Understanding the inherent risk of a business

The recent, decade-long growth cycle of the economy has covered the risk innate to many businesses. The financial figures of the last few years often don’t show the variation in sales and profits that economic cycles normally cause in the respective industries. For example, while consumer tastes might shift in the food industry, overall demand may remain fairly stable. On the other hand, plant and equipment sales are triggered by new investments, which are heavily dependent on the expansion of capacity by potential customers in their industries. As a case in point, business cycles are especially pronounced in the semiconductor equipment industry.

Investors who are less familiar with the practices and cyclical patterns in the acquisition target’s trade need insider advice to understand the true risk profile of the business, which is poorly reflected in recent years’ financial figures. Too many industries have profited from demand being boosted by government and central bank interventions since the financial crisis in 2008. The latest crash in the car industry shows what happens when artificially stimulated demand suddenly collapses. Mainly financially motivated investors need to make sure that their M&A target meets the criteria of their investment strategy and profile.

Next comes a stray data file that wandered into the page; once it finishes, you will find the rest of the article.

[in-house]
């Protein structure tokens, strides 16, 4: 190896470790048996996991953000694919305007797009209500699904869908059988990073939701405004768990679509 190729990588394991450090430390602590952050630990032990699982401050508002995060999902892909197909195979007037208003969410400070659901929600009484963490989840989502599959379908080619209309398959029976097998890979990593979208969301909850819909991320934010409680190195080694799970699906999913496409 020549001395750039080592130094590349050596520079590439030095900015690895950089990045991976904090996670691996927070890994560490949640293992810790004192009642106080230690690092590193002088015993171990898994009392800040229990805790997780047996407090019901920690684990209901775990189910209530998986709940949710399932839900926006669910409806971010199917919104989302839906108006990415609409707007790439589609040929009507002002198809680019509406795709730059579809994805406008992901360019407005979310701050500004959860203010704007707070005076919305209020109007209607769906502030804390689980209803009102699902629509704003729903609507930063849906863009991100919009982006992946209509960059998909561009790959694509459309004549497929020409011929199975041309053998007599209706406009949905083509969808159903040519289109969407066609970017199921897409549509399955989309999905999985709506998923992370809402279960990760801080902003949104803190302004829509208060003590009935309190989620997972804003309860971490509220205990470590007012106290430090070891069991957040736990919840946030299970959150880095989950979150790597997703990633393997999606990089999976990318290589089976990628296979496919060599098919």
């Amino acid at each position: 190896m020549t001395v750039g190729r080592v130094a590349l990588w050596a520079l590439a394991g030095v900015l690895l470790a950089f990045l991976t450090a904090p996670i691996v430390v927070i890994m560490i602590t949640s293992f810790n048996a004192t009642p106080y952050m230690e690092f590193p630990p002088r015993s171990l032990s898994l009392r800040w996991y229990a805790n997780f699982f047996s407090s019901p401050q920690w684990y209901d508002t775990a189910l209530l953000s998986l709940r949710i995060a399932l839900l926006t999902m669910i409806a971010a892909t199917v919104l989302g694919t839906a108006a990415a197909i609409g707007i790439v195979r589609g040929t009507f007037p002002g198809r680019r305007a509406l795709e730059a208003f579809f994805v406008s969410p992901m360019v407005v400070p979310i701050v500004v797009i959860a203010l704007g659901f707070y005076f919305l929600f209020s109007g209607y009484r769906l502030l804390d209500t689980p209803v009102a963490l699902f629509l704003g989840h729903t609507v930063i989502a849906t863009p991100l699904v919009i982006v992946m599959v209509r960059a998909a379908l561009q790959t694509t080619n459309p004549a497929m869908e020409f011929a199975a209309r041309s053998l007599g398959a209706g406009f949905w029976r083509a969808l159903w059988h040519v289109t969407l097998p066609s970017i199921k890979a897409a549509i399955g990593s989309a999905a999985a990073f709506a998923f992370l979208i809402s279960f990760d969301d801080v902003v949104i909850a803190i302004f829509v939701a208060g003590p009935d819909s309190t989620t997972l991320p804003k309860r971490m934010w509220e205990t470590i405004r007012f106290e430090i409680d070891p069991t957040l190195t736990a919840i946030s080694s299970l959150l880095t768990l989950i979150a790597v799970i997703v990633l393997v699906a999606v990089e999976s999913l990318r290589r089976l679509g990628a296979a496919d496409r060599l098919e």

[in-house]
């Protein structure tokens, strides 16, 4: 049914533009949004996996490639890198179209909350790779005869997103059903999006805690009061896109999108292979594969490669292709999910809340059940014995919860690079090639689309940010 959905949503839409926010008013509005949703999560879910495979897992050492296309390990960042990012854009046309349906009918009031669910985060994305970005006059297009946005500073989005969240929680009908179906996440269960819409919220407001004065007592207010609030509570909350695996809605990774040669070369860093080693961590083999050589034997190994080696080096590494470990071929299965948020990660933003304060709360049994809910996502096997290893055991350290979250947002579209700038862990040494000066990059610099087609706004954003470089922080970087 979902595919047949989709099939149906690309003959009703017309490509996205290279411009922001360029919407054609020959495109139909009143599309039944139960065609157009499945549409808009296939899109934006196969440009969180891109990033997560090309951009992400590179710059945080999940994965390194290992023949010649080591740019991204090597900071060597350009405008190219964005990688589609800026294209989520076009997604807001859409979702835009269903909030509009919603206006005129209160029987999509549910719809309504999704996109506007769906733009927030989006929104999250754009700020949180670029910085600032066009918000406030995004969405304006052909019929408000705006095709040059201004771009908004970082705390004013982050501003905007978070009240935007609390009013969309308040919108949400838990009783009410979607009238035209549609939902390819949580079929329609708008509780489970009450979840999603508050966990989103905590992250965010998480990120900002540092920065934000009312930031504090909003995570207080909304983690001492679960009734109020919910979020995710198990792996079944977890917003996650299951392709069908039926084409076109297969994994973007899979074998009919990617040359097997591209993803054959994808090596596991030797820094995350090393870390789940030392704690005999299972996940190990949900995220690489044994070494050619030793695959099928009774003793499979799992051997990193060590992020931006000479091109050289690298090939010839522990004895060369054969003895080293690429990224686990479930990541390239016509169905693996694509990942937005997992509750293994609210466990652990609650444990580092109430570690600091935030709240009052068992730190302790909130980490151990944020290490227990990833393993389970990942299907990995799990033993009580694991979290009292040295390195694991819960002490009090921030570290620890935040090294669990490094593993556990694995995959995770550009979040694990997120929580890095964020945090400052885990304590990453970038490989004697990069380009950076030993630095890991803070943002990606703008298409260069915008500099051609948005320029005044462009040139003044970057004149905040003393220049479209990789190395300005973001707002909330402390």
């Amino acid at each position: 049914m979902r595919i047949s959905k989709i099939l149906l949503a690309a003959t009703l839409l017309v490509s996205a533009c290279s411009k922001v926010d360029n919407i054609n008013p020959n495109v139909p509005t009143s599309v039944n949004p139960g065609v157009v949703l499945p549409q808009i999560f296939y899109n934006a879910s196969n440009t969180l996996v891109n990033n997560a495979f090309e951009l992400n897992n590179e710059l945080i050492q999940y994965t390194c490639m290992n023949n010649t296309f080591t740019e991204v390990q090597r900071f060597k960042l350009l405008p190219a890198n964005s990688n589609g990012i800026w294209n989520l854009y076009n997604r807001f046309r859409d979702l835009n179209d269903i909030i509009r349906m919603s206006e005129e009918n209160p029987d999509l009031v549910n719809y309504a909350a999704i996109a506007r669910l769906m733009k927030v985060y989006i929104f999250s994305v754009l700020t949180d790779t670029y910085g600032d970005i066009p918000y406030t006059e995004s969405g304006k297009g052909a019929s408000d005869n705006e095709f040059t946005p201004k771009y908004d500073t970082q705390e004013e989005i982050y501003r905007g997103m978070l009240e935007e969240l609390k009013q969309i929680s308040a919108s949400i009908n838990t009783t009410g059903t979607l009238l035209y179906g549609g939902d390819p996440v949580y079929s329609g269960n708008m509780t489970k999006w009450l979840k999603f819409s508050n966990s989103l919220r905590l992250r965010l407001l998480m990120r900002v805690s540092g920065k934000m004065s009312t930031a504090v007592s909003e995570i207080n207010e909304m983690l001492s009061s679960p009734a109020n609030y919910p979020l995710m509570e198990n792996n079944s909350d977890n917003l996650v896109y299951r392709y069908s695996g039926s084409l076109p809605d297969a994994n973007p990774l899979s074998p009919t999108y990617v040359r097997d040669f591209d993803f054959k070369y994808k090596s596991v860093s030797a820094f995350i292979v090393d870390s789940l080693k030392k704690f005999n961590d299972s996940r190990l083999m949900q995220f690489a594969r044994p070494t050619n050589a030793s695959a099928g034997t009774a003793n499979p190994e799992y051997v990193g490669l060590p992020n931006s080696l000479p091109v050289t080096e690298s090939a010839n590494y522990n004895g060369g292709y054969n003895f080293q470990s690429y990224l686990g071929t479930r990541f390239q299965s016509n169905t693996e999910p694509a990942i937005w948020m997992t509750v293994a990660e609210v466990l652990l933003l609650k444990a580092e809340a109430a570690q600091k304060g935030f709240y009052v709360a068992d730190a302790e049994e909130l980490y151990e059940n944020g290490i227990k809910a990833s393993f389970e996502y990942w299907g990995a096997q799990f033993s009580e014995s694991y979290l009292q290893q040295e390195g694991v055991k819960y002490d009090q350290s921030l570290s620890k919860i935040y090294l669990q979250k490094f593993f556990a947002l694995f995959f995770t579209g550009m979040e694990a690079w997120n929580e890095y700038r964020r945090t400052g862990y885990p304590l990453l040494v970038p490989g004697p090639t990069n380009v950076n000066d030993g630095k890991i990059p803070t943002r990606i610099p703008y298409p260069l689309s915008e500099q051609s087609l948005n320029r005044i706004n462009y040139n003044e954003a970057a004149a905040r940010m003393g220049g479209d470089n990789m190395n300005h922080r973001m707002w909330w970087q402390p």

Start-ups need more than money

Start-ups need to establish themselves and grow fast. Although there is a need for their products and services, the respective markets still might have to be developed. The products and services of a start-up are normally not mature, may not be ready to scale, or might need to be developed further in order to satisfy customers. Supply chains and operations may be improvised and therefore need optimising and professionalising. Investing in start-ups has become fashionable. Nevertheless, any such investor should ask whether the kind of ecosystem and support needed to foster the start-up’s growth can be provided. After all, start-ups need more than just money to succeed.

Saving time and reducing costs

A blend of business, market, end-customer, and technical knowledge is needed to quickly grasp the fundamental business logic of an acquisition target and reveal critical areas that need to be investigated in more detail. It is important to dive into specific scientific and technical subjects and provide sound advice about their impact on the investment. A mix of business and technology consulting will generally lead to a better evaluation of the value creation ability of the target’s business model and enable investors to challenge the presented business plans and financial projections. By first improving the investor’s fundamental understanding of the target’s business and then evaluating the financial and legal position in more detail, a significant amount of time and money can be saved during the due diligence process. The broader understanding of business and technical challenges also increases the success rate of an M&A transaction and facilitates value-creating investment decisions.

Author: Rolf P. Maisch